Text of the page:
ページの先頭です。ページの本文へメインメニューへサイト内検索へ

Play an Active Part in Japan’s ‘Soft Power’ Diplomacy with the Whole World as Your Stage

President
MATSUDA Takeshi

It is said that we live in the age of the "flat world". It is a world in which one is able, if he/she so wishes, to find all the vital information on the Internet, a telecommunication space equally and fairly accessible at the ease of one click. So the formidable challenge that the university faculty face today, though perpetual it may seem, is in what ways and means instructors can inspire their students to develop sufficient motivation to study and academic enthusiasm to keep on studying. No doubt the key to the problem is largely in the hands of individual faculty members. At the same time, an equally helpful clue might be found in instructor-student collaboration in class that is based on mutual trust, as well as in students' daily campus life from which a spontaneous desire to learn arises from the students themselves.

For this, a proper emphasis needs to be placed on campus life, because I believe that a university campus is a space where students are assisted in developing their professional identity in their own way, while at the same time their two-or four year campus life is the most important period to solve problems in collaboration with each other.

In this globalizing world, one is expected to gain broad knowledge, not to mention a good command of a foreign language, with which world affairs can be seen and grasped from a wide perspective with the help of background information in history and culture, as well as with the ability to initiate a dialogue with peoples in distant lands to solve problems with them collaboratively.

To meet such needs, Kyoto University of Foreign Studies and Kyoto Junior College of Foreign Languages are proud to have so far produced a good number of outstanding graduates, following the ideals of Dr. and Mrs. Morita, the university founders, expressed in our school motto, "World Peace through Languages". To bring the twin institutions of Kyoto Gaidai further progress from now on, I hope to see our institutions transform into ones that are clearly and genuinely distinguishable from other Japanese universities and colleges, and also into ones in which students are able to have the first-hand experience of foreign countries and cultures through their daily campus life, while living in Japan, in order to learn about world languages and cultures.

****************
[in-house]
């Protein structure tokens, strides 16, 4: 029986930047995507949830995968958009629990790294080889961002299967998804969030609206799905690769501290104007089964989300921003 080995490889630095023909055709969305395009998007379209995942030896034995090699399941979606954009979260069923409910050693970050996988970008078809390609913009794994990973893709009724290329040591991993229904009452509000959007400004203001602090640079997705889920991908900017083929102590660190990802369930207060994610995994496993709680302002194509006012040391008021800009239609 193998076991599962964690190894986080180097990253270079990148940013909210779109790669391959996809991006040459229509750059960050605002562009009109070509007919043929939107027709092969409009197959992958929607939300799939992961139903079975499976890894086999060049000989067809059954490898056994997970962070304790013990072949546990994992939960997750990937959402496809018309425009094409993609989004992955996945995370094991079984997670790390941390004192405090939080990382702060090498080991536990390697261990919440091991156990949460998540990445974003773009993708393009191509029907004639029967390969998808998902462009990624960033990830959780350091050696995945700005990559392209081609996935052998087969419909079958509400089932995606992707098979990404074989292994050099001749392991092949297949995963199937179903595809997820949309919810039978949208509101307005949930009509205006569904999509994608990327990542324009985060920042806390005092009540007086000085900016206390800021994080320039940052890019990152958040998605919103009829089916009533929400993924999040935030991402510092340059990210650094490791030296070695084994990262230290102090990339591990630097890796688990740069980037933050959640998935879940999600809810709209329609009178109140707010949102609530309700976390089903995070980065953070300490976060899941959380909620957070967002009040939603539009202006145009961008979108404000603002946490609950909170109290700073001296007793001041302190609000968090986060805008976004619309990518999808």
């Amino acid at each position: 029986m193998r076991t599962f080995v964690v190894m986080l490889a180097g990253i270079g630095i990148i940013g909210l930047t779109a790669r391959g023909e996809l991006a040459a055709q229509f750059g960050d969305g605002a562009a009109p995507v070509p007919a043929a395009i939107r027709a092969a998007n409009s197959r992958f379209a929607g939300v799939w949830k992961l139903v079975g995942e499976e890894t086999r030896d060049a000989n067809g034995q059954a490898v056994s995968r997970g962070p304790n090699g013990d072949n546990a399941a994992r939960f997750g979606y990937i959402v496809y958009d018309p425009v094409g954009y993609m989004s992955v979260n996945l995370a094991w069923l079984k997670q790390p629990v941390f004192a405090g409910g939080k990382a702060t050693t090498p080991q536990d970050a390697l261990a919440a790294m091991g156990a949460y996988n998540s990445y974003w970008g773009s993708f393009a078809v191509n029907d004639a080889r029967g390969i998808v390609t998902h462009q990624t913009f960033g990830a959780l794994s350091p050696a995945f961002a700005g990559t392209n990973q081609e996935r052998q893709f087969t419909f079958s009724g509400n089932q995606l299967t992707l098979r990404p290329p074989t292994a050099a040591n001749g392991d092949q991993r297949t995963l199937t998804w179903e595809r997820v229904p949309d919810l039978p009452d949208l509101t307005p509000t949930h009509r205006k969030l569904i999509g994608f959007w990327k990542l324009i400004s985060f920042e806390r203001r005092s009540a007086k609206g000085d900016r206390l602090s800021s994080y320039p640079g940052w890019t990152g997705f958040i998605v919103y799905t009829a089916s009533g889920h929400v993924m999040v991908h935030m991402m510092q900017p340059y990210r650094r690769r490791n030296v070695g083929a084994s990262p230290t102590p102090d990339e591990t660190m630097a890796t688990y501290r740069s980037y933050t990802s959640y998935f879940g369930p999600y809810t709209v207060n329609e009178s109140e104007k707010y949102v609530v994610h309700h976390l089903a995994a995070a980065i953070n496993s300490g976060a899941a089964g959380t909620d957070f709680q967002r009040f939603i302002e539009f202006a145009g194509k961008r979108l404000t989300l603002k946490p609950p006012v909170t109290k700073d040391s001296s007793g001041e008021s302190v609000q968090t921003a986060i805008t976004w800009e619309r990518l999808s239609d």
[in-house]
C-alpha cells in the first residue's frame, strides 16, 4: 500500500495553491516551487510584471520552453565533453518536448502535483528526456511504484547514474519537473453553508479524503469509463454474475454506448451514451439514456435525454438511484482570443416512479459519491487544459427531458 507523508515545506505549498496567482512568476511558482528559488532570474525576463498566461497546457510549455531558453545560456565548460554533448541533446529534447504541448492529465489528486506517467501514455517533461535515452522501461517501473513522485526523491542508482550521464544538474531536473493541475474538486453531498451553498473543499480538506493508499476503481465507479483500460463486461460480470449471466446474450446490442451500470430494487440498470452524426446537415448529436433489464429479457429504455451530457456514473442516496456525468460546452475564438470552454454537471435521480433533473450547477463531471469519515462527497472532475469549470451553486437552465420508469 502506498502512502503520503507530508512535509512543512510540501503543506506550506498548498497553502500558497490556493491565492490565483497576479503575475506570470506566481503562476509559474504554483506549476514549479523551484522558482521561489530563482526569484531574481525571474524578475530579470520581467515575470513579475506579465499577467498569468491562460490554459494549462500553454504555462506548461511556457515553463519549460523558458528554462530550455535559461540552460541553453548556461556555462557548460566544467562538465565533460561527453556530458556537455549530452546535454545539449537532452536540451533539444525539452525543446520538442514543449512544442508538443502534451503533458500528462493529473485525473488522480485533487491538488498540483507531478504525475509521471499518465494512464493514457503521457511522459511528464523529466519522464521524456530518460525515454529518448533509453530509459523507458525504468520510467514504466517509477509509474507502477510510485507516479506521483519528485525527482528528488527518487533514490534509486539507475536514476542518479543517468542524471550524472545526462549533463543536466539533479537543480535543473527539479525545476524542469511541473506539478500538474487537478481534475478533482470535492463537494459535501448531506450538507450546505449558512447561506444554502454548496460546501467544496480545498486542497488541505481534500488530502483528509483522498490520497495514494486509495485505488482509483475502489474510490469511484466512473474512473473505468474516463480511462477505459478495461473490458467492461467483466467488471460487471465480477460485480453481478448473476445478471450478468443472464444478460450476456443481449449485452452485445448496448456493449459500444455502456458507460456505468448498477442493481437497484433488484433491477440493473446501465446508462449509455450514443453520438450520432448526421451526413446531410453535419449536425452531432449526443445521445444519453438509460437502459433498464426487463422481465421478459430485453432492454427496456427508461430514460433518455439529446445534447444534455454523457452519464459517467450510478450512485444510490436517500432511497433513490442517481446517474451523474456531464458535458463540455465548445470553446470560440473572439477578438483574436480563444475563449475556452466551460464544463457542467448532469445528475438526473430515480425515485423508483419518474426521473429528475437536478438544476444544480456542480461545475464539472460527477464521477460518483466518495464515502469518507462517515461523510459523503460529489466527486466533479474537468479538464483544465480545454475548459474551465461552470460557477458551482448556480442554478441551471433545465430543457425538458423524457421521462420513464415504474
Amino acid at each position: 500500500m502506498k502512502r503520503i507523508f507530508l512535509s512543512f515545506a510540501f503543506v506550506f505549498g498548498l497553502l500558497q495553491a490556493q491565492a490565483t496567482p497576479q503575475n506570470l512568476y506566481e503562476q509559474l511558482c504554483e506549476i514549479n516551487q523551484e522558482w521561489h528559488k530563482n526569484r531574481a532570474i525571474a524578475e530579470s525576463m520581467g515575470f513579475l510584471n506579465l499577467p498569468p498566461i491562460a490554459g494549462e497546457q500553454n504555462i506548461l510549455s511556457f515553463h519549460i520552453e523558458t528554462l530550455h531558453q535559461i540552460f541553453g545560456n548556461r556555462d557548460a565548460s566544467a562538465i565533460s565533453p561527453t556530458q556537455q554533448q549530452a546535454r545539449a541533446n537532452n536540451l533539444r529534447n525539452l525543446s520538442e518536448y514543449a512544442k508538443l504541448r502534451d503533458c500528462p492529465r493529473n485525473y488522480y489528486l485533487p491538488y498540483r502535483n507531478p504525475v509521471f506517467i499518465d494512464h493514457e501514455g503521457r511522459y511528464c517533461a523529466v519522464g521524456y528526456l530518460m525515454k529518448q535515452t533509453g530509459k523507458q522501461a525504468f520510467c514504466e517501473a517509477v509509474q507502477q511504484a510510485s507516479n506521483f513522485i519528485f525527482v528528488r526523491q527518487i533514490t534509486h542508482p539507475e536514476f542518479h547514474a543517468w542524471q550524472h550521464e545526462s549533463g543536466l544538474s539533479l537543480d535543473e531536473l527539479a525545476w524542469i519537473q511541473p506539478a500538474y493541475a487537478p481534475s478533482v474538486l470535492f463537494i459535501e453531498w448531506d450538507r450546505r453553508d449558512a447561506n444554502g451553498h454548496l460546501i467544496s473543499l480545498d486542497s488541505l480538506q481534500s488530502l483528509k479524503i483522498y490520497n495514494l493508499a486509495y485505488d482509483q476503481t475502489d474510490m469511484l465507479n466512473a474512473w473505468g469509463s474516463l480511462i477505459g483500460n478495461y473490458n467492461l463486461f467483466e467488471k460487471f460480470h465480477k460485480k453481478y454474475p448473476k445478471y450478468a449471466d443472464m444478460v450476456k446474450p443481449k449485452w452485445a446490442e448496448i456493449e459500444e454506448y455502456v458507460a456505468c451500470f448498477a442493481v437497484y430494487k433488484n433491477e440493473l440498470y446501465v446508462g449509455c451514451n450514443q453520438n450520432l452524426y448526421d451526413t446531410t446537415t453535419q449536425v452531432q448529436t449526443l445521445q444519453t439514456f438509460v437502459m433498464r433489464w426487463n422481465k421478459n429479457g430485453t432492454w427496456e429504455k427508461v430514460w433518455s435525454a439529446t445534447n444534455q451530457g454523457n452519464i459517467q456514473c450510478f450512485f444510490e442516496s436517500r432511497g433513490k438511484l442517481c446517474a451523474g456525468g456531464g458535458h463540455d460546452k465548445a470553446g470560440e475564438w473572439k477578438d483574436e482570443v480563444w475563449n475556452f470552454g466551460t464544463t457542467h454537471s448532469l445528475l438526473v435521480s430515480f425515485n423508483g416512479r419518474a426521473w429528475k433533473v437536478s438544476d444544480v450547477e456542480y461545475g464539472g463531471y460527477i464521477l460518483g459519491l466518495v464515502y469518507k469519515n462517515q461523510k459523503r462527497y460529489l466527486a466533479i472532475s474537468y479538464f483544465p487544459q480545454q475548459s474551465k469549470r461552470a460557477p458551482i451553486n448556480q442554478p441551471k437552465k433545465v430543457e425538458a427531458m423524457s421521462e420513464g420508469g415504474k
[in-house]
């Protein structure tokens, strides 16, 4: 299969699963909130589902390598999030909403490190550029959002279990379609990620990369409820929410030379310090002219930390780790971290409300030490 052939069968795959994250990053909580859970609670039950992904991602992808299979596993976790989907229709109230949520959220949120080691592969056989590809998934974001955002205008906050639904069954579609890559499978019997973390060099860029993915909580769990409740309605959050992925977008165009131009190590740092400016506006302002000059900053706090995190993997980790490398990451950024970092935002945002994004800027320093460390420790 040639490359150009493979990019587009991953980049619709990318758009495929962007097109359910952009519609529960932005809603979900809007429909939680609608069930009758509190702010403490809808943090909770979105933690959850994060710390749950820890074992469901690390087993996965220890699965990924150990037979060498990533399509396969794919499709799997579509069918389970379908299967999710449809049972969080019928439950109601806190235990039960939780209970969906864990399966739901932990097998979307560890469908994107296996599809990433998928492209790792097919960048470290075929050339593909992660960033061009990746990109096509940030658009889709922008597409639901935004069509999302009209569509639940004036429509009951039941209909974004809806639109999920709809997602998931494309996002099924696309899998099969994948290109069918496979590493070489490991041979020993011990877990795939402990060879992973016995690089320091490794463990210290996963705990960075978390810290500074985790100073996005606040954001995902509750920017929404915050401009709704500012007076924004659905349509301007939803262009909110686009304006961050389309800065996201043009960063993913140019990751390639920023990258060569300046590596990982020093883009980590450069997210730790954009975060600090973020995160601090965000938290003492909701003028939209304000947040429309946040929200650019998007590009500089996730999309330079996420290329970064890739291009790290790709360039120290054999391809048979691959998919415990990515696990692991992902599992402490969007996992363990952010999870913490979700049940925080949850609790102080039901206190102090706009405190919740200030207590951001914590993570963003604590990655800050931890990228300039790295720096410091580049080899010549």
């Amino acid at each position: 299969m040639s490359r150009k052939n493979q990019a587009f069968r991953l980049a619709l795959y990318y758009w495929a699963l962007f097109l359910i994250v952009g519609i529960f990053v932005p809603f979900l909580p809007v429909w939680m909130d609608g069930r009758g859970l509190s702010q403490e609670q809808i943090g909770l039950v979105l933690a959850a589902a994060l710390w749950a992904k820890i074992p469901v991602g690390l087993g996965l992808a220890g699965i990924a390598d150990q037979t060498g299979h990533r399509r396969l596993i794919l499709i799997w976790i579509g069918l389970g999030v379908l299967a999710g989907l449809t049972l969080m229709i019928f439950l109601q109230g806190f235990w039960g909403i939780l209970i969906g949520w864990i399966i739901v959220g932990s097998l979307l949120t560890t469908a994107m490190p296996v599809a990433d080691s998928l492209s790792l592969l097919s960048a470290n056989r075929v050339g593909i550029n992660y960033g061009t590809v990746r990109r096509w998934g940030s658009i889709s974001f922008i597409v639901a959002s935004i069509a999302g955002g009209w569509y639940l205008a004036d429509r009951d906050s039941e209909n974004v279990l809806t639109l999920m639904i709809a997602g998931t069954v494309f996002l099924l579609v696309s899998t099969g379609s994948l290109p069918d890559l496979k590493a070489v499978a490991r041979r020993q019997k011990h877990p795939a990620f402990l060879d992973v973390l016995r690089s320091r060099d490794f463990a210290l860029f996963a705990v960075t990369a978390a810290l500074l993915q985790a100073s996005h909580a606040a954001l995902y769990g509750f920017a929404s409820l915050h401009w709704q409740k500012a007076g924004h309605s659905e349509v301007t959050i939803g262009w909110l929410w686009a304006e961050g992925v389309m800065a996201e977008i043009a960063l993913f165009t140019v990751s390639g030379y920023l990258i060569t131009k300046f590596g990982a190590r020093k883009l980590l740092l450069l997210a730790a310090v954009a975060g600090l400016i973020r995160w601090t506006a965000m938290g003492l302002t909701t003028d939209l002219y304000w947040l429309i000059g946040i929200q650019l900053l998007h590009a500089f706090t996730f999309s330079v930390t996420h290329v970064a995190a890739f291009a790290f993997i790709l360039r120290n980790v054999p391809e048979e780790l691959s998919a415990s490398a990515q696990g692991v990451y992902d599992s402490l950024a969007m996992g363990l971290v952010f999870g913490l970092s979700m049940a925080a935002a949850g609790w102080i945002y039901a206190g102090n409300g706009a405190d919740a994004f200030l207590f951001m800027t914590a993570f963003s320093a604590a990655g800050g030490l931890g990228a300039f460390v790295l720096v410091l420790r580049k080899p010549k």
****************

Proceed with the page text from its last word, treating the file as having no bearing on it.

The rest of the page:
It is my sincere hope that each individual student will be assisted in finding a job of his/her own choosing more effectively than before so that they may live a full and happy life after graduation. It is my earnest determination that no stone shall be left unturned so that Kyoto Gaidai may make steady progress with the crucially indispensable help of the faculty and the office staff. Lastly, it is my ardent wish that all of you students will say "I am very happy and pleased that I was admitted to study at Kyoto Gaidai, my alma mater!"

I wish every one of you the best of luck in your future careers. Thank you very much.

Interview with President MATSUDA Takeshi

Page top